A Farewell Letter
Before leaving Britain Dr. Thomas addressed a valedictory message to those who had been interested in his doings in this country. The letter appeared in the Gospel Banner. In it he recounted the circumstances that had induced him to undertake the journey. He told how he had arrived a total stranger. To British readers of the Millennial Harbinger he had been described as “half-sceptic, half-Christian, fit only for the society of Voltaire, Tom Payne and that herd.” Yet he had gained the ear of thousands of people. In relation to the results of his mission he said, “God only knows; I have sown the word of the Kingdom in the minds of the multitude,” but only God could give the increase. Describing his labours, he said, “I have ploughed, broken up the clods, harrowed and sowed the land, and have laid it up for the present. I now wait with patience to see what it will bring forth.”
One outcome of his stay in Britain was the issue of a pamphlet of forty pages, bearing the title: “The Wisdom of the Clergy proved to be Folly.” It was the outcome of a conversation with a fellow traveller on one of his journeys. Copies were sent to the Archbishops of Canterbury and York, the principal bishops, certain members of the Privy Council and some of the daily and weekly London papers and religious magazines. One reader of the pamphlet wrote, “I hope it will be read in England, and I wish it were read in Scotland!”
The proximate results of his mission had been the convincing of many persons and the baptism of several. Among these results Dr. Thomas mentions “ a church in Aberdeen brought over to the faith” and the greater part of the churches in Dundee and Glasgow, that is, of course, churches that had previously belonged to the Campbellite community. Societies had been established for the investigation of the Bible and of the matters brought to light in Elpis Israel.
Later in the letter he said, “I have done what I could and would have done more through the press had means been more abundant. In what I have done I have the satisfaction arising from the answer of a good conscience. I have coveted no man’s silver or gold, nor anything that is his. What has been contributed has been spontaneous and of good will, though considerably short of my expenses. I mention this, not complainingly, but as an evidence of the unselfish character of my enterprise.”
He added, “This I have done, and rejoice to know that many who were filled with bitterness against me, are now among my best and firmest friends, ‘By their fruits ye shall know them,’ and by my fruits I am willing to be to be judged.”
After referring to his trip on the Continent, Dr. Thomas concluded, “I am now upon the eve of setting sail for the New World. My literary labours in the Old will close with this communication to you. For the liberality you have shown, though agreeing with me in scarcely any of the questions in dispute, I return you sincere and hearty thanks . . . And that you may at length be brought to the truth, as I conscientiously esteem it, and in the end receive a crown of righteousness that fadeth not away, is the unfeigned desire of, Yours faithfully, John Thomas.”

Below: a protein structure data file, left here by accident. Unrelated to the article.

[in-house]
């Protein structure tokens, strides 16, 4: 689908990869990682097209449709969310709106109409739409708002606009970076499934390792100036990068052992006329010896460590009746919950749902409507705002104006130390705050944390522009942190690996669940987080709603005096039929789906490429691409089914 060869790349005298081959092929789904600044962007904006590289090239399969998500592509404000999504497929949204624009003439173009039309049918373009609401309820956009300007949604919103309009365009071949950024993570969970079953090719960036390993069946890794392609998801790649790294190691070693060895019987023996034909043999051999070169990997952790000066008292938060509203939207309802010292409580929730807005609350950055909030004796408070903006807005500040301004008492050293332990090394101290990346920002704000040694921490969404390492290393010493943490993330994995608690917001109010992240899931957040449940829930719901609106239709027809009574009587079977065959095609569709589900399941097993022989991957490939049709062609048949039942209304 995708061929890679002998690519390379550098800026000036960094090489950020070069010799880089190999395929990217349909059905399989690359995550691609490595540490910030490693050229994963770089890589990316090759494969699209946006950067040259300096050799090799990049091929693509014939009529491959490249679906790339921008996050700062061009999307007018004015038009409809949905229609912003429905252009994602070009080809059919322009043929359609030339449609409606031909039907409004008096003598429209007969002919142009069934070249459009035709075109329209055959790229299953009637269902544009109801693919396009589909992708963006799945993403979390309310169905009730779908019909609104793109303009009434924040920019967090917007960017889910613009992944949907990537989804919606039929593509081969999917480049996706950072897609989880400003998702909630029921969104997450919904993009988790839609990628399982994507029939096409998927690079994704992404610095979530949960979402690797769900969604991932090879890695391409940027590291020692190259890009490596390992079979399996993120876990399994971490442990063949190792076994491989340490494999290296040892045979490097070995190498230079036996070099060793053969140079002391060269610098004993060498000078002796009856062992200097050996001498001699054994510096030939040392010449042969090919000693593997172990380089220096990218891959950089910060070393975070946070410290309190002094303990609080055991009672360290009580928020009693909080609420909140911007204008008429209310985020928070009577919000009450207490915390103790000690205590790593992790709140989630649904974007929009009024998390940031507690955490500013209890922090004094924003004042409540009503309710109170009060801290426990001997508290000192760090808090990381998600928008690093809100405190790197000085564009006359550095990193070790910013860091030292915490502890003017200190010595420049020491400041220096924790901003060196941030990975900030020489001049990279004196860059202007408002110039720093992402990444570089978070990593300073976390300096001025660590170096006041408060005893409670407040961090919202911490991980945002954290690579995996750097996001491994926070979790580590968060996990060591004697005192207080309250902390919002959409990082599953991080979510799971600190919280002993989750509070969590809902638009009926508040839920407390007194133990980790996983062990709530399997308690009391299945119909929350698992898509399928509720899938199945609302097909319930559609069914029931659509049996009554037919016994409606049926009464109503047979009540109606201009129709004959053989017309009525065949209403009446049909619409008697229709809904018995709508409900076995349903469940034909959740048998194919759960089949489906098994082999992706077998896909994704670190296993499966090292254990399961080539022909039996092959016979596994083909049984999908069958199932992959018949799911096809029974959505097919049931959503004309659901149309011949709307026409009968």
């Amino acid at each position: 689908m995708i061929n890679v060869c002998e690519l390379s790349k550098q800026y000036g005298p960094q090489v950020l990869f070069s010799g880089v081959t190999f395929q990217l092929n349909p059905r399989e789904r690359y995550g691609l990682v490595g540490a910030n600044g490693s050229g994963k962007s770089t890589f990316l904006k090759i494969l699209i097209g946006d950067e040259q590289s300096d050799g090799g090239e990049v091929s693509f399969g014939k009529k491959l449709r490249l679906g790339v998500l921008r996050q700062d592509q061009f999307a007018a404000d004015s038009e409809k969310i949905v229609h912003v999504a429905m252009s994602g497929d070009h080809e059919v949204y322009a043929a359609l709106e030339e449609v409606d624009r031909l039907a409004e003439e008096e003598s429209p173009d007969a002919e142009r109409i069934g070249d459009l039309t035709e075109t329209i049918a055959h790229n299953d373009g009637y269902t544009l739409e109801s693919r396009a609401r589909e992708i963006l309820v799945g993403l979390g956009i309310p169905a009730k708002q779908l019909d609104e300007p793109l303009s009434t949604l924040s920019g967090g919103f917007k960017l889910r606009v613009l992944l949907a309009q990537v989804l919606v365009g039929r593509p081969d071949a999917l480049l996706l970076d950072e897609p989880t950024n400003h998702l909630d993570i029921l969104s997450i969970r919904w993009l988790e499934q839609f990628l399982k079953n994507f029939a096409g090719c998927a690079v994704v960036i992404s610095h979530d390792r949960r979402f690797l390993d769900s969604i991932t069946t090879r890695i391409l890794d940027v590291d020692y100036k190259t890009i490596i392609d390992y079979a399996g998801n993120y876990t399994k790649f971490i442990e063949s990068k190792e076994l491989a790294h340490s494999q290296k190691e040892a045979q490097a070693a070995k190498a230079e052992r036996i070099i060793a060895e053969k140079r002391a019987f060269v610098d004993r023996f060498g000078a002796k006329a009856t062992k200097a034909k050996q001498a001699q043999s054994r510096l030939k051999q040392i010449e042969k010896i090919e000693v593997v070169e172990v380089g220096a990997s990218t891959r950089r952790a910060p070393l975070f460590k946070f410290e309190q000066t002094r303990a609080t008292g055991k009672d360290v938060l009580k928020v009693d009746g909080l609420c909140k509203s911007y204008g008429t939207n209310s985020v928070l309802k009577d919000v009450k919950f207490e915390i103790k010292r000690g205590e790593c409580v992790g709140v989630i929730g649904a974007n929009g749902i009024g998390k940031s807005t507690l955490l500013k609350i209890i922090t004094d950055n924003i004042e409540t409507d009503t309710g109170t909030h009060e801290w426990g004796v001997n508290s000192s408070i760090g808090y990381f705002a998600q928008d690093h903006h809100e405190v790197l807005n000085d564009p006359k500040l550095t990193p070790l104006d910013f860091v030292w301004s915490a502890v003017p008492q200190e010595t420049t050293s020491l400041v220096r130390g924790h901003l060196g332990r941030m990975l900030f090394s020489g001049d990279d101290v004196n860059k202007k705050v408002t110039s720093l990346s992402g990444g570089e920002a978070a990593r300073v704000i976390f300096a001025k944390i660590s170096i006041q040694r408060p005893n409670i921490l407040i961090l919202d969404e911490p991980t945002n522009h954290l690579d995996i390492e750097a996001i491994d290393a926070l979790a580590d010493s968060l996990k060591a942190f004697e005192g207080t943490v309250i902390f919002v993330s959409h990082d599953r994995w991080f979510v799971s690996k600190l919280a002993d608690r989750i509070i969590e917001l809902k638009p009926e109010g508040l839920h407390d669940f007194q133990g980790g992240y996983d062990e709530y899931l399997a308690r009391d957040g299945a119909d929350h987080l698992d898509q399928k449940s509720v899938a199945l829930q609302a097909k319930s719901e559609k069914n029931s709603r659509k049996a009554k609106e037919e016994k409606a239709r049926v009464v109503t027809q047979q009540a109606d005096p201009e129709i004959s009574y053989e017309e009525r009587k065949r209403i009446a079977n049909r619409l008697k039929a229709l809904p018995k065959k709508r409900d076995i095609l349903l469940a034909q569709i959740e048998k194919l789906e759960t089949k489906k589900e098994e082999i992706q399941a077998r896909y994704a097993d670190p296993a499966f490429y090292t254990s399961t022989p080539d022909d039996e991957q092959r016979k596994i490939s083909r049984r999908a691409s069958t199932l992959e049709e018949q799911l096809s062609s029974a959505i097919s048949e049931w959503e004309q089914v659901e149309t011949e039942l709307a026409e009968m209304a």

Having finished his work in Britain, Dr. Thomas sailed for the States on October 11th, 1850. He secured the position of surgeon to the emigrant ship Marathon, with 540 souls aboard. The ship was of about 1,100 tons, and the passengers were mostly emigrants from Ireland. According to the Doctor’s description their accommodation was most primitive, though the idea of reaching America seemed to make the voyagers impervious to the discomfort. I t may well be imagined that with so many passengers and such poor accommodation the Doctor was kept busy on the voyage, which lasted thirty-nine days. It was not a pleasant voyage. The Doctor says of it, “We were often more in need of attendance than able to look after the sick, of whom there were not a few.” There was one exciting experience, when, at eleven o’clock one night, there was a cry “Down with the helm.” The ship was passing through a sea-fog, and suddenly, through a break in the fog, a large ship was seen bearing right across the way of the Marathon. The latter answered to her helm, and the two ships passed within a stone’s throw of one another. The escape was greeted with cheers; Dr. Thomas returned to his cabin “penetrated with gratitude to our Heavenly Father,” as he expressed it.
He landed in the States on November 19th, having been away for two years and a half. He spoke in New York, and then went on to Richmond. By that time he was unwell. His own account is: “A huskiness in the throat somewhat inconvenienced us, though otherwise our health seemed tolerably firm. On Tuesday night, however, we were seized with a chill which introduced us to a sickness of a severer character than we have been the subject of for seven years . . . A continuous bilious form of disease which has laid us low.” Speaking of it at a later date, he said, “I was so prostrated for six weeks that my life was despaired of by some.”
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